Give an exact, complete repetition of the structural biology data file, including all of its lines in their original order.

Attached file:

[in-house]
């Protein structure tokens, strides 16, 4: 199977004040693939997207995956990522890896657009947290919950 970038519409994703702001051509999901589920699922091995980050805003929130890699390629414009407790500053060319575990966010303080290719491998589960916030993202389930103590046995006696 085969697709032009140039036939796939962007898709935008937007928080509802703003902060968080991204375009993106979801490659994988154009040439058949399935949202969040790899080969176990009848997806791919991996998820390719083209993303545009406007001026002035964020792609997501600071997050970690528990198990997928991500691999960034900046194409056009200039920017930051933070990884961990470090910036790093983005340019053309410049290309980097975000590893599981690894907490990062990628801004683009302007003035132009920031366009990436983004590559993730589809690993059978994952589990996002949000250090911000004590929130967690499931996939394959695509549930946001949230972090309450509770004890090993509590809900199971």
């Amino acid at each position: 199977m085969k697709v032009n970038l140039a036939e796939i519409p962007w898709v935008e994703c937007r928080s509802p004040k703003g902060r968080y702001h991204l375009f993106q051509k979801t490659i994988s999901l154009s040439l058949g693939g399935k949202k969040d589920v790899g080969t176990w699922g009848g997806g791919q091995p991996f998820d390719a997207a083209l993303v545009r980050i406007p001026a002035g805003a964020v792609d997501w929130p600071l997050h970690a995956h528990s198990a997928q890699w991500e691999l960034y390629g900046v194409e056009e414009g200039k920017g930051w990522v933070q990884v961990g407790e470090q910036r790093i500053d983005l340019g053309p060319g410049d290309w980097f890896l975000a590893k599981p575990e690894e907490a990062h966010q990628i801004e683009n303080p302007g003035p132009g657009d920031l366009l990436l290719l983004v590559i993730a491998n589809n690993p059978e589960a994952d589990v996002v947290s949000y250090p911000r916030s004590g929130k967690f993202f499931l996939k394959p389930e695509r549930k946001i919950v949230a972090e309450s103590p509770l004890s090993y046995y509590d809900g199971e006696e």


[in-house]
């Protein structure tokens, strides 16, 4: 199977004040693939997207995956990522890896657009947290919950 970038519409994703702001051509999901589920699922091995980050805003929130890699390629414009407790500053060319575990966010303080290719491998589960916030993202389930103590046995006696 085969697709032009140039036939796939962007898709935008937007928080509802703003902060968080991204375009993106979801490659994988154009040439058949399935949202969040790899080969176990009848997806791919991996998820390719083209993303545009406007001026002035964020792609997501600071997050970690528990198990997928991500691999960034900046194409056009200039920017930051933070990884961990470090910036790093983005340019053309410049290309980097975000590893599981690894907490990062990628801004683009302007003035132009920031366009990436983004590559993730589809690993059978994952589990996002949000250090911000004590929130967690499931996939394959695509549930946001949230972090309450509770004890090993509590809900199971």
């Amino acid at each position: 199977m085969k697709v032009n970038l140039a036939e796939i519409p962007w898709v935008e994703c937007r928080s509802p004040k703003g902060r968080y702001h991204l375009f993106q051509k979801t490659i994988s999901l154009s040439l058949g693939g399935k949202k969040d589920v790899g080969t176990w699922g009848g997806g791919q091995p991996f998820d390719a997207a083209l993303v545009r980050i406007p001026a002035g805003a964020v792609d997501w929130p600071l997050h970690a995956h528990s198990a997928q890699w991500e691999l960034y390629g900046v194409e056009e414009g200039k920017g930051w990522v933070q990884v961990g407790e470090q910036r790093i500053d983005l340019g053309p060319g410049d290309w980097f890896l975000a590893k599981p575990e690894e907490a990062h966010q990628i801004e683009n303080p302007g003035p132009g657009d920031l366009l990436l290719l983004v590559i993730a491998n589809n690993p059978e589960a994952d589990v996002v947290s949000y250090p911000r916030s004590g929130k967690f993202f499931l996939k394959p389930e695509r549930k946001i919950v949230a972090e309450s103590p509770l004890s090993y046995y509590d809900g199971e006696e």